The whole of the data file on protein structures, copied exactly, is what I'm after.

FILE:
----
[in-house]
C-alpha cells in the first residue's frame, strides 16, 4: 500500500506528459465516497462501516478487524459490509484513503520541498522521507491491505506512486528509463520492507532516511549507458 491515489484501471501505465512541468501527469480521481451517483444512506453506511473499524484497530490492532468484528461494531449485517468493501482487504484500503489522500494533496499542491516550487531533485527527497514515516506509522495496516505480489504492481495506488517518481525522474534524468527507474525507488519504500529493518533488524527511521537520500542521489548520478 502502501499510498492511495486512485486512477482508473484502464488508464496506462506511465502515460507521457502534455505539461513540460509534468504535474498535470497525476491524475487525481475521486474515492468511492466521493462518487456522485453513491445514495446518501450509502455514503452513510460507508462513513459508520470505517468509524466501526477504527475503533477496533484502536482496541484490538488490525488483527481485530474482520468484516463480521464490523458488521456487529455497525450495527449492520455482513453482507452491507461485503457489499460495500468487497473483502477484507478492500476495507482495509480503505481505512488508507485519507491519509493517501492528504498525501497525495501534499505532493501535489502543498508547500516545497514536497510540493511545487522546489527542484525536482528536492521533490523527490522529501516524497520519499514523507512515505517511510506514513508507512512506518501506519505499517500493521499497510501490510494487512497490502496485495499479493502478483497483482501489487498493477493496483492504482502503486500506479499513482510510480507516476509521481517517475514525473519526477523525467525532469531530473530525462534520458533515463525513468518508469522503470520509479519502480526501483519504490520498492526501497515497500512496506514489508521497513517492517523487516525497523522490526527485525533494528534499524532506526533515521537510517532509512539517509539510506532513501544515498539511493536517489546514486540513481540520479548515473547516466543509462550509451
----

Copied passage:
[in-house]
C-alpha cells in the first residue's frame, strides 16, 4: 500500500506528459465516497462501516478487524459490509484513503520541498522521507491491505506512486528509463520492507532516511549507458 491515489484501471501505465512541468501527469480521481451517483444512506453506511473499524484497530490492532468484528461494531449485517468493501482487504484500503489522500494533496499542491516550487531533485527527497514515516506509522495496516505480489504492481495506488517518481525522474534524468527507474525507488519504500529493518533488524527511521537520500542521489548520478 502502501499510498492511495486512485486512477482508473484502464488508464496506462506511465502515460507521457502534455505539461513540460509534468504535474498535470497525476491524475487525481475521486474515492468511492466521493462518487456522485453513491445514495446518501450509502455514503452513510460507508462513513459508520470505517468509524466501526477504527475503533477496533484502536482496541484490538488490525488483527481485530474482520468484516463480521464490523458488521456487529455497525450495527449492520455482513453482507452491507461485503457489499460495500468487497473483502477484507478492500476495507482495509480503505481505512488508507485519507491519509493517501492528504498525501497525495501534499505532493501535489502543498508547500516545497514536497510540493511545487522546489527542484525536482528536492521533490523527490522529501516524497520519499514523507512515505517511510506514513508507512512506518501506519505499517500493521499497510501490510494487512497490502496485495499479493502478483497483482501489487498493477493496483492504482502503486500506479499513482510510480507516476509521481517517475514525473519526477523525467525532469531530473530525462534520458533515463525513468518508469522503470520509479519502480526501483519504490520498492526501497515497500512496506514489508521497513517492517523487516525497523522490526527485525533494528534499524532506526533515521537510517532509512539517509539510506532513501544515498539511493536517489546514486540513481540520479548515473547516466543509462550509451